Why Akamai Technologies, Inc. Shares Ascended
Although we don't believe in timing the market or panicking over market movements, we do like to keep an eye on big changes -- just in case they're material to our thesis.
What: Shares of Akamai Technologies, jumped 20% Thursday after the cloud services company turned in solid fourth-quarter results.
So what: Quarterly revenue rose 15% year over year, to $436 million -- or 20% if you adjust for the early 2013 sale of its ADS business -- which translated to a 10% increase in adjusted net income to $0.55 per diluted share. Analysts, on average, were looking for earnings of $0.52 per share on sales of $422.39 million.
Better yet, Akamai expects Q1 revenue in the range of $426 million to $442 million, and adjusted earnings per share of $0.51 to $0.55. Both ranges sit well above Wall Street's expectations, which call for earnings of $0.49 per share on sales of $412.8 million.
Now what: But that's not all. Remember, Akamai shares plunged three months ago when it issued weaker-than-expected guidance, thanks partly to the potential impact from a price renegotiation with their largest media customer (presumed to be none other than Apple).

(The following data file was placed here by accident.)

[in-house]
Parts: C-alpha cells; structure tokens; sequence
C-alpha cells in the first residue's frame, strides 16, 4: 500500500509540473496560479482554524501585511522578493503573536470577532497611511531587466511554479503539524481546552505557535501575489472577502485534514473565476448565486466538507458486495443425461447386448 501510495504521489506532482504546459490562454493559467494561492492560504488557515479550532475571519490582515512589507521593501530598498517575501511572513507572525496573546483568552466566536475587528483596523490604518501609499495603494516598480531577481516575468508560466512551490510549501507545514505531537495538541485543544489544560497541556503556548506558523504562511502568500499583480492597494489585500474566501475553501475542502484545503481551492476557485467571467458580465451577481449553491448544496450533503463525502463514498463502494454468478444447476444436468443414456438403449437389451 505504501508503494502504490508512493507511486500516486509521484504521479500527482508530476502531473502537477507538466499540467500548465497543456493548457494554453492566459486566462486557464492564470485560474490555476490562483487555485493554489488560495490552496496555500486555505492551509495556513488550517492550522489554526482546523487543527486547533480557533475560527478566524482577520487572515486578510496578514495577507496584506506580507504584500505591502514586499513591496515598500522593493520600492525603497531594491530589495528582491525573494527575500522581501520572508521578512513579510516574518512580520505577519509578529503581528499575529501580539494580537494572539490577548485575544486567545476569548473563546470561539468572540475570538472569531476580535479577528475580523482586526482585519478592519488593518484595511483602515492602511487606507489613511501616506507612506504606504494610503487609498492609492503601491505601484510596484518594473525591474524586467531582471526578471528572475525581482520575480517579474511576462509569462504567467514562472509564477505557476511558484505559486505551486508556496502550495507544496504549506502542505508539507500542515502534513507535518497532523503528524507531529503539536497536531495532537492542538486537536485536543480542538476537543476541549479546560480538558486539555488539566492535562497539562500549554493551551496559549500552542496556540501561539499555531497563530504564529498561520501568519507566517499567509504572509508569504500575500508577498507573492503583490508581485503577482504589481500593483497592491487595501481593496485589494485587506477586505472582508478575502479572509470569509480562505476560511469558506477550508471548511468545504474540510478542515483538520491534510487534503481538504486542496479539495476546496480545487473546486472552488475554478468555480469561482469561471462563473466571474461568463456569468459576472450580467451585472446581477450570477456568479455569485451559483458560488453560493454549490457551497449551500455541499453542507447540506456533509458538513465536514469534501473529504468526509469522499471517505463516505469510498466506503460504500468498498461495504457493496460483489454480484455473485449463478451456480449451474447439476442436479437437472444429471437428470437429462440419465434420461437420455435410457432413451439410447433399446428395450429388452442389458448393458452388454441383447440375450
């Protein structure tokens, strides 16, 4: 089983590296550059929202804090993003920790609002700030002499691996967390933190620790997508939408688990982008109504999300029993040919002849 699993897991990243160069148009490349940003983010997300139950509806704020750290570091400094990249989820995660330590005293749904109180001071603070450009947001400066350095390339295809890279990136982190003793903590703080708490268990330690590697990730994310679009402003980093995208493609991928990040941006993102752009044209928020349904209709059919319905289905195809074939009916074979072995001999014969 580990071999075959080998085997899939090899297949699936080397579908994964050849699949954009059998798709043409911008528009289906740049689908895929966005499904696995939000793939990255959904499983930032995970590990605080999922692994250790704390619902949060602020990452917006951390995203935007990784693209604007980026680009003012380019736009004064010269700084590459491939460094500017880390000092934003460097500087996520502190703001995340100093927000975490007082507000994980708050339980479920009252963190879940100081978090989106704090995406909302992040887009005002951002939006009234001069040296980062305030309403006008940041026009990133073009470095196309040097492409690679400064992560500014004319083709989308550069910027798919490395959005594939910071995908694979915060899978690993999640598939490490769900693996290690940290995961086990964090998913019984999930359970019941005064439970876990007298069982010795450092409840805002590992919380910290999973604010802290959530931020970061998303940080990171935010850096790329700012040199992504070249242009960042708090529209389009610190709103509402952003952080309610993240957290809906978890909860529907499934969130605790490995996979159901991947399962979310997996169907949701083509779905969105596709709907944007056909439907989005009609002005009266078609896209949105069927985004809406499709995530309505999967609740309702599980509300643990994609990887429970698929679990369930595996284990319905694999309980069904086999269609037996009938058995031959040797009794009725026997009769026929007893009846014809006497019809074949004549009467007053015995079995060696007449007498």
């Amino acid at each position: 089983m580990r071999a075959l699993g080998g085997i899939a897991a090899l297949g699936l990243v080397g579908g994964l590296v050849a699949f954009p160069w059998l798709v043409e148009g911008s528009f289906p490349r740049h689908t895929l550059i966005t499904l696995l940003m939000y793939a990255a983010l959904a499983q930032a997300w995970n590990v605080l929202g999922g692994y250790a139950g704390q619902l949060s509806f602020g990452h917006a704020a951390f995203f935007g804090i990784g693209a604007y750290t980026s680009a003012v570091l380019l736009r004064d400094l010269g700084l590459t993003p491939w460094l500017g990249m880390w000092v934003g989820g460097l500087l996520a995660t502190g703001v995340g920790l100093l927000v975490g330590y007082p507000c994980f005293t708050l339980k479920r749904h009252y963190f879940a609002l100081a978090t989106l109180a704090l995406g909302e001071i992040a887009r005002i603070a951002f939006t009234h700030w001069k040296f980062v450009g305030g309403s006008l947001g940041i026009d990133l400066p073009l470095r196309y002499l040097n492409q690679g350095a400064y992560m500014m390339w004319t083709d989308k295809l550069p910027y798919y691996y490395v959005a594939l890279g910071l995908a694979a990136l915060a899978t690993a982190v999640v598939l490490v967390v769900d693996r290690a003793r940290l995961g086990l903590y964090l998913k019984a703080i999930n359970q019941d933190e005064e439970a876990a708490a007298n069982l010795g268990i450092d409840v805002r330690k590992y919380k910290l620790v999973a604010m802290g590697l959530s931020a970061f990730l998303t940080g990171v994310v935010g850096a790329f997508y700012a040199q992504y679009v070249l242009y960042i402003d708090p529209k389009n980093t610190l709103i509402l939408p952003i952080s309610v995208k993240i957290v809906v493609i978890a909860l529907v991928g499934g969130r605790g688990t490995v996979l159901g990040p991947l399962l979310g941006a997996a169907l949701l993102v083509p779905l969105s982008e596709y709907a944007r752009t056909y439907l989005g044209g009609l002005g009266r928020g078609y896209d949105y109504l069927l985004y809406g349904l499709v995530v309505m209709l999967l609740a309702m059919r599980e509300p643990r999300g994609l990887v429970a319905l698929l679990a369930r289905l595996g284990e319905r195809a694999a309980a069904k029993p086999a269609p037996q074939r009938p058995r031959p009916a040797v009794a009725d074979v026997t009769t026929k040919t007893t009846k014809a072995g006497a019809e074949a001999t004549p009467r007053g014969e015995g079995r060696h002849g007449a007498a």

According to management, today's strong guidance includes that customer's new pricing terms retroactive to January 1. On that note, it doesn't include any impact from its yet-to-be-closed acquisition of Prolexic, which Akamai already stated is expected to be dilutive to earnings per share by $0.06 to $0.08 in the first year.
Even so, it's hard to blame investors for breathing a big sigh of relief today. But with shares trading around 23 times next year's estimated earnings, I'm content staying on the sidelines to wait for a more attractive long-term entry point.
The article Why Akamai Technologies, Inc. Shares Ascended originally appeared on Fool.com.Steve Symington owns shares of Apple. The Motley Fool recommends Apple. The Motley Fool owns shares of Apple. Try any of our Foolish newsletter services free for 30 days. We Fools may not all hold the same opinions, but we all believe that considering a diverse range of insights makes us better investors. The Motley Fool has a disclosure policy.
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